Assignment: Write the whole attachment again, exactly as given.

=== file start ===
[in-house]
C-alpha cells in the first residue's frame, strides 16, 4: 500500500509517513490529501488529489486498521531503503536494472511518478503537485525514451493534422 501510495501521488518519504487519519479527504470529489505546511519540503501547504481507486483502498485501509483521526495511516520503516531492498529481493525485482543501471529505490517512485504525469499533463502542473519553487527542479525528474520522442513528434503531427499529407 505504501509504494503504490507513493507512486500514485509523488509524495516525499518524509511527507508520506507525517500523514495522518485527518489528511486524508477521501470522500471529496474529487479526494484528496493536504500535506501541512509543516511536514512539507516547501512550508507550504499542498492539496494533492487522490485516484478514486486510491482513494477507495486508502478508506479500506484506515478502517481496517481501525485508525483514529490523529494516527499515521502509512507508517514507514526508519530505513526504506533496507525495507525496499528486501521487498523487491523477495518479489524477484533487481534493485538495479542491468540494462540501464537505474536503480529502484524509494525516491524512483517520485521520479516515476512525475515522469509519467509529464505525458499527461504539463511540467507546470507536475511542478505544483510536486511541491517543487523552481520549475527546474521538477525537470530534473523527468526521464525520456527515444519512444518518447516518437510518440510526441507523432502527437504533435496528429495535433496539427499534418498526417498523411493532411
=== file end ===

[in-house]
C-alpha cells in the first residue's frame, strides 16, 4: 500500500509517513490529501488529489486498521531503503536494472511518478503537485525514451493534422 501510495501521488518519504487519519479527504470529489505546511519540503501547504481507486483502498485501509483521526495511516520503516531492498529481493525485482543501471529505490517512485504525469499533463502542473519553487527542479525528474520522442513528434503531427499529407 505504501509504494503504490507513493507512486500514485509523488509524495516525499518524509511527507508520506507525517500523514495522518485527518489528511486524508477521501470522500471529496474529487479526494484528496493536504500535506501541512509543516511536514512539507516547501512550508507550504499542498492539496494533492487522490485516484478514486486510491482513494477507495486508502478508506479500506484506515478502517481496517481501525485508525483514529490523529494516527499515521502509512507508517514507514526508519530505513526504506533496507525495507525496499528486501521487498523487491523477495518479489524477484533487481534493485538495479542491468540494462540501464537505474536503480529502484524509494525516491524512483517520485521520479516515476512525475515522469509519467509529464505525458499527461504539463511540467507546470507536475511542478505544483510536486511541491517543487523552481520549475527546474521538477525537470530534473523527468526521464525520456527515444519512444518518447516518437510518440510526441507523432502527437504533435496528429495535433496539427499534418498526417498523411493532411